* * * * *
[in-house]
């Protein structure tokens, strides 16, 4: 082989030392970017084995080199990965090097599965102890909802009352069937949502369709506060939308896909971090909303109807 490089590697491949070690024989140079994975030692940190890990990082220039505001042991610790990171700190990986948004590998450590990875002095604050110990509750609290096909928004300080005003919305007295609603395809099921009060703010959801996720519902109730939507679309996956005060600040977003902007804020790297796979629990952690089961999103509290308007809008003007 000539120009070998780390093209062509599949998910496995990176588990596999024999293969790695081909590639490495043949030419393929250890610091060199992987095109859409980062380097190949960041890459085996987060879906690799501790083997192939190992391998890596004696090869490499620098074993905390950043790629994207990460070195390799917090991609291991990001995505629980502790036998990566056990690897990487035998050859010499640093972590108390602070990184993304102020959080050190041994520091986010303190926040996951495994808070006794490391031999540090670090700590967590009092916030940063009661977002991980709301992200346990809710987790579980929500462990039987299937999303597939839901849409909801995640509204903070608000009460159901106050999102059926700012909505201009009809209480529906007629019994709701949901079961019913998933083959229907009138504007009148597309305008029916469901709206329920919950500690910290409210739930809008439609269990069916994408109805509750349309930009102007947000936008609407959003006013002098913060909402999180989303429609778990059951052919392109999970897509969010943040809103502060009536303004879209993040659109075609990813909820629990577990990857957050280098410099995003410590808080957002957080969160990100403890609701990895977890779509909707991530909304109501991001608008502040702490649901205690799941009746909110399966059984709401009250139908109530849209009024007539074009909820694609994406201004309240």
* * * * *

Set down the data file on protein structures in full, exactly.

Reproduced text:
[in-house]
């Protein structure tokens, strides 16, 4: 082989030392970017084995080199990965090097599965102890909802009352069937949502369709506060939308896909971090909303109807 490089590697491949070690024989140079994975030692940190890990990082220039505001042991610790990171700190990986948004590998450590990875002095604050110990509750609290096909928004300080005003919305007295609603395809099921009060703010959801996720519902109730939507679309996956005060600040977003902007804020790297796979629990952690089961999103509290308007809008003007 000539120009070998780390093209062509599949998910496995990176588990596999024999293969790695081909590639490495043949030419393929250890610091060199992987095109859409980062380097190949960041890459085996987060879906690799501790083997192939190992391998890596004696090869490499620098074993905390950043790629994207990460070195390799917090991609291991990001995505629980502790036998990566056990690897990487035998050859010499640093972590108390602070990184993304102020959080050190041994520091986010303190926040996951495994808070006794490391031999540090670090700590967590009092916030940063009661977002991980709301992200346990809710987790579980929500462990039987299937999303597939839901849409909801995640509204903070608000009460159901106050999102059926700012909505201009009809209480529906007629019994709701949901079961019913998933083959229907009138504007009148597309305008029916469901709206329920919950500690910290409210739930809008439609269990069916994408109805509750349309930009102007947000936008609407959003006013002098913060909402999180989303429609778990059951052919392109999970897509969010943040809103502060009536303004879209993040659109075609990813909820629990577990990857957050280098410099995003410590808080957002957080969160990100403890609701990895977890779509909707991530909304109501991001608008502040702490649901205690799941009746909110399966059984709401009250139908109530849209009024007539074009909820694609994406201004309240």